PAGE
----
There are plenty of ways to study history. You can conduct archaeological digs, examining the artifacts and structures buried under the ground to learn about past lifestyles. You can read historical texts, perusing the written record to better understand events that occurred long ago.
But an international group of medical researchers led by Andrés Moreno-Estrada and Carlos Bustamante of Stanford and Eden Martin of the University of Miami are looking instead at a decidedly unconventional historical record: human DNA.
Hidden in the microscopic genetic material of people from the Caribbean, they’ve found, is an indelible record of human history, stretching back centuries to the arrival of Europeans, the decimation of Native American populations and the trans-Atlantic slave trade. By analyzing these genetic samples and comparing them to the genes of people around the world, they’re able to pinpoint not only the geographic origin of various populations but even the timing of when great migrations occurred.
As part of a new project, documented in a study published yesterday in PLOS Genetics, the researchers sampled and studied the DNA of 251 people living in Florida who had ancestry from one of six countries and islands that border the Caribbean—Cuba, Haiti, Dominican Republic, Puerto Rico, Honduras and Colombia—along with 79 residents of Venezuela who belong to one of three Native American groups (the Yukpa, Warao and Bari tribes). Each study participant was part of a triad that included two parents and one of their children who were also surveyed, so the researchers could track which particular genetic markers were passed on from which parents.
The researchers sequenced the DNA of these participants, analyzing their entire genomes in search of particular genetic sequences—called single-nucleotide polymorphisms (SNPs)—that often differ between unrelated individuals and are passed down from parent to child. To provide context for the SNPs they found in people from these groups and areas, they compared them to existing databases of sequenced DNA from thousands of people globally, such as data from the HapMap Project.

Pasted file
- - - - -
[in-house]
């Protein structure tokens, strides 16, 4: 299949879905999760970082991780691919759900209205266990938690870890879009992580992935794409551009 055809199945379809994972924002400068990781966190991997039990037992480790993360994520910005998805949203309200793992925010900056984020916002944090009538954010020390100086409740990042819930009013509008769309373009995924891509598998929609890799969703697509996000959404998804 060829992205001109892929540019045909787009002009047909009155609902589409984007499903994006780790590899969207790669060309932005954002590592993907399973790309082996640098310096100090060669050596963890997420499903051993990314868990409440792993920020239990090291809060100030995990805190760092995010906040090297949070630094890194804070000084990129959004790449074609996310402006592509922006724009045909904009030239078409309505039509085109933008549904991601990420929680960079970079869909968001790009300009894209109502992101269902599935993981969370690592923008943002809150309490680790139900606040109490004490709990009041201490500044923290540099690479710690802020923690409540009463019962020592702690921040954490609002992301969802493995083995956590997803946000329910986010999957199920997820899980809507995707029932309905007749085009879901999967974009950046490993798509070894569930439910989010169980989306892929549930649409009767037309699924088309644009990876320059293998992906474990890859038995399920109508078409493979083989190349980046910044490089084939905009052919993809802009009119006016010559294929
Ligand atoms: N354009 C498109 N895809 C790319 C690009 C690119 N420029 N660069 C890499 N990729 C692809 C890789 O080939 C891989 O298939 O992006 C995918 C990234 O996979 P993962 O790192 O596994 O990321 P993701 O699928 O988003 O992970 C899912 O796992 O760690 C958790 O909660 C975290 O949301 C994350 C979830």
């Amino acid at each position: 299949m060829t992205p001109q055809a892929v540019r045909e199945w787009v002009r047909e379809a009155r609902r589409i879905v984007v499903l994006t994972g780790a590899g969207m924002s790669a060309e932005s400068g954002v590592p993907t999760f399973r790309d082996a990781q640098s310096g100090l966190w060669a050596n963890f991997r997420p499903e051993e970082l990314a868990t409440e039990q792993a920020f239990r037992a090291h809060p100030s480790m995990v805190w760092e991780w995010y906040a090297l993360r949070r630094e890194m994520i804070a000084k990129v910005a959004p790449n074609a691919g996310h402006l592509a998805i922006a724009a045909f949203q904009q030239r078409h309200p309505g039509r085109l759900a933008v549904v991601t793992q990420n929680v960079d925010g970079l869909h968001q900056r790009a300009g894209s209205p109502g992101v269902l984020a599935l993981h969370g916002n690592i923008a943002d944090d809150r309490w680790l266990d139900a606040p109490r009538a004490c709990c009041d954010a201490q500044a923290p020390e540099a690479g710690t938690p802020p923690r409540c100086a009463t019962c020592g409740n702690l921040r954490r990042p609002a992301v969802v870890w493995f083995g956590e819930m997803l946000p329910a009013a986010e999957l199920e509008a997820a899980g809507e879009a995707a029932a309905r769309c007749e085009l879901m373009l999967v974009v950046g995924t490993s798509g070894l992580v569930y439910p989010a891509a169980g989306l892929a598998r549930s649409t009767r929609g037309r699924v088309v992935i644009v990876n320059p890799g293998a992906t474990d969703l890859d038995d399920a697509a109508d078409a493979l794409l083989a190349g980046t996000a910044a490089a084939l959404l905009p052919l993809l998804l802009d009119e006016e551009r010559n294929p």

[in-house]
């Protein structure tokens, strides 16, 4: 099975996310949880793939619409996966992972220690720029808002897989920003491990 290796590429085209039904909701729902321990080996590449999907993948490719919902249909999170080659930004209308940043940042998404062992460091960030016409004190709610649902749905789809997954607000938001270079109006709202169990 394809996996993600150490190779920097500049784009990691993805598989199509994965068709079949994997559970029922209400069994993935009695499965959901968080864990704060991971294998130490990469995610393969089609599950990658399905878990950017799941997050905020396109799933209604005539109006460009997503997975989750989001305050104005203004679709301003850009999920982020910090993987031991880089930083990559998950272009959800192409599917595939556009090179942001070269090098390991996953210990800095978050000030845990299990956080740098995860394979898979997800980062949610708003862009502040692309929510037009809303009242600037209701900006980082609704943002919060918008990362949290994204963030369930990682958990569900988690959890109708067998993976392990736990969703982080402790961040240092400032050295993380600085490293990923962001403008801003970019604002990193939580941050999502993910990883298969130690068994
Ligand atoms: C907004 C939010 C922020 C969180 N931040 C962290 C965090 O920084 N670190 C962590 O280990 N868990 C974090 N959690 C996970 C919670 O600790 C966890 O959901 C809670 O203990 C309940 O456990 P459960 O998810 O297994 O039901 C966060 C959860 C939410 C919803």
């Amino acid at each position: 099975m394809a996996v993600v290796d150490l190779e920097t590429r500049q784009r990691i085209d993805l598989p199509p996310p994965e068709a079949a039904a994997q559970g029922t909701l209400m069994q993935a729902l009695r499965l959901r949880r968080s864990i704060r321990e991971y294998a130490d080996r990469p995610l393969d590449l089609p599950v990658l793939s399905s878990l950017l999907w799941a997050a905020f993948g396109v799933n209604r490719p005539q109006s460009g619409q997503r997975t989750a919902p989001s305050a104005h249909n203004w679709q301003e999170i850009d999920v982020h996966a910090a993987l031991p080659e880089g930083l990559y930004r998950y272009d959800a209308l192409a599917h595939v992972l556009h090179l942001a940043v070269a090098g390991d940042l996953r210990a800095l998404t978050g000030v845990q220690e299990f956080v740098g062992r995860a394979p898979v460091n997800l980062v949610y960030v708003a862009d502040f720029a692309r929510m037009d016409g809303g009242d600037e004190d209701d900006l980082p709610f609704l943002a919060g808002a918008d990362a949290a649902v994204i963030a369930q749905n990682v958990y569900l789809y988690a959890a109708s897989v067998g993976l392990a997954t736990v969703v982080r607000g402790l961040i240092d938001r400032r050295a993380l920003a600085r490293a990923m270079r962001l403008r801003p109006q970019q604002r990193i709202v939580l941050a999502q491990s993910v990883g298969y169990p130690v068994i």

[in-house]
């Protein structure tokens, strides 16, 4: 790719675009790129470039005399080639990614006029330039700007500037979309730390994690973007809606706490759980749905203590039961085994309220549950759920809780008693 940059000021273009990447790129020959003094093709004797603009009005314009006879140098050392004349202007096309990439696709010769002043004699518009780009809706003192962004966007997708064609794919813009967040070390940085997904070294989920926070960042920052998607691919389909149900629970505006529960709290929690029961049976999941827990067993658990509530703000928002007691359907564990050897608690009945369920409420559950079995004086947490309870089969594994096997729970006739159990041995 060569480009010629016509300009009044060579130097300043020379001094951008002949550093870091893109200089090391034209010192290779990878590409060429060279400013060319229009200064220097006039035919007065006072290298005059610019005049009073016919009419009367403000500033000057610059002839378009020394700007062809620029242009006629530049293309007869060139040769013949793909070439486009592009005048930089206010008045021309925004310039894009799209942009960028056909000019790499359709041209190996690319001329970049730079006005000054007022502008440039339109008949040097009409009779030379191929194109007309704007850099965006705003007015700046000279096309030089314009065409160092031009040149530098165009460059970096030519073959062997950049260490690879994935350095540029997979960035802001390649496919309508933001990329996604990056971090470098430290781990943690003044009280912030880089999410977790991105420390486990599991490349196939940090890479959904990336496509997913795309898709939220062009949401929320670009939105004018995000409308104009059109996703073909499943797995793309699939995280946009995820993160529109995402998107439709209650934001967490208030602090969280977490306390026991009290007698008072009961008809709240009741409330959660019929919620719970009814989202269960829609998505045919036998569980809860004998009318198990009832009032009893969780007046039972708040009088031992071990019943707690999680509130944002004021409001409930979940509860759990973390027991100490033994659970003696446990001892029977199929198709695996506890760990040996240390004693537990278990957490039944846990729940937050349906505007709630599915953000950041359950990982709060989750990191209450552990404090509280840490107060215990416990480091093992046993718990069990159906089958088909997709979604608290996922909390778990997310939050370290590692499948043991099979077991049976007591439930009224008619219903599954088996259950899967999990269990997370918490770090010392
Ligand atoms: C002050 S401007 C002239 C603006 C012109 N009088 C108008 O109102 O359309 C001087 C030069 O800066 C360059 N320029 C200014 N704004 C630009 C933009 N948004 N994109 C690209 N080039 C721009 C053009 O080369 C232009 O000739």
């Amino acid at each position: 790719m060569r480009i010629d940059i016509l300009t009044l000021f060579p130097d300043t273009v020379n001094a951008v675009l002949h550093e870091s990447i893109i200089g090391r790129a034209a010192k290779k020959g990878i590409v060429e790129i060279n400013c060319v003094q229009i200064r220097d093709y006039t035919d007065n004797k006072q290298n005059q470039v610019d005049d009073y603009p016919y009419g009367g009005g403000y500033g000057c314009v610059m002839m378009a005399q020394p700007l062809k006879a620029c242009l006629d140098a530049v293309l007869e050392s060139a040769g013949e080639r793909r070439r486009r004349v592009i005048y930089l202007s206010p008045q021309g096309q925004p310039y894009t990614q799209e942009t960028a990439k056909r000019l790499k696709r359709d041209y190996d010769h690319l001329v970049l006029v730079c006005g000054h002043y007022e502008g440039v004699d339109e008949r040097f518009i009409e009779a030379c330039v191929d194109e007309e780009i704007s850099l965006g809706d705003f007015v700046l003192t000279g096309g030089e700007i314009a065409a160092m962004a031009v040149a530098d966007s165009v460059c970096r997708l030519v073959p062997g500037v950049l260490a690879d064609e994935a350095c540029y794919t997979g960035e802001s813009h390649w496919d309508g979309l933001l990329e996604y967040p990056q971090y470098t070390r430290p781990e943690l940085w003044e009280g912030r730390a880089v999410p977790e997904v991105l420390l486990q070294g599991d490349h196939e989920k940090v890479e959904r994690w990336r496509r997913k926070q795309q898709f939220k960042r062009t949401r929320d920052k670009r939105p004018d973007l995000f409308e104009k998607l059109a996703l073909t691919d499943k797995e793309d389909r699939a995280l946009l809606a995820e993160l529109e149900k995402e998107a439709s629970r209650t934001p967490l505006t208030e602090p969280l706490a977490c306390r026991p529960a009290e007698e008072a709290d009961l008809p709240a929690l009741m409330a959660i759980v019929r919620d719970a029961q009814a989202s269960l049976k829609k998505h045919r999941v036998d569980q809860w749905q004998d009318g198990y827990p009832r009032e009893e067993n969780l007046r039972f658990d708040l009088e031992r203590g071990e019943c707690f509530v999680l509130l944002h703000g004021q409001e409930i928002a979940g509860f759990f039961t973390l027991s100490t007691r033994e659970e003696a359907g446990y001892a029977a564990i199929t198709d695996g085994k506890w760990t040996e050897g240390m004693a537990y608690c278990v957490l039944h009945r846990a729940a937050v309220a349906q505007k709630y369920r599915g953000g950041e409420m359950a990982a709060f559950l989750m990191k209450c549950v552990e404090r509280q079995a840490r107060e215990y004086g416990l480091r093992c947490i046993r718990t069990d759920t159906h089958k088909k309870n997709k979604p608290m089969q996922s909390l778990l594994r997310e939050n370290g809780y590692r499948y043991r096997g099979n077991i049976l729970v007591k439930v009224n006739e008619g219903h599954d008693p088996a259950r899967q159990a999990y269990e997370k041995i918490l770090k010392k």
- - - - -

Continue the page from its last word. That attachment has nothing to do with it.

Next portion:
Tracing a person’s DNA to a geographical area is relatively straightforward—it’s well-established that particular SNPs tend to occur in different frequencies in people with different ancestries. As a result, sequencing the DNA of someone living in Florida whose family came from Haiti can reveal what proportion of his or her ancestors originally came from Africa and even where in Africa those people lived.
But one of the most amazing things about the state of modern genetics is that it also allows scientists to draw chronological conclusions about human migration, because blocks of these SNPs shorten over time at a generally consistent rate. ”You can essentially break the genome up into European chunks, Native American chunks and African chunks,” Martin says. “If each of these regions are longer, it suggests they arrived in the gene pool more recently, because time tends to break up the genome. If these chunks are shorter, it suggests there’s been a lot of recombination and mixing up of the genome, which suggests the events were longer ago.”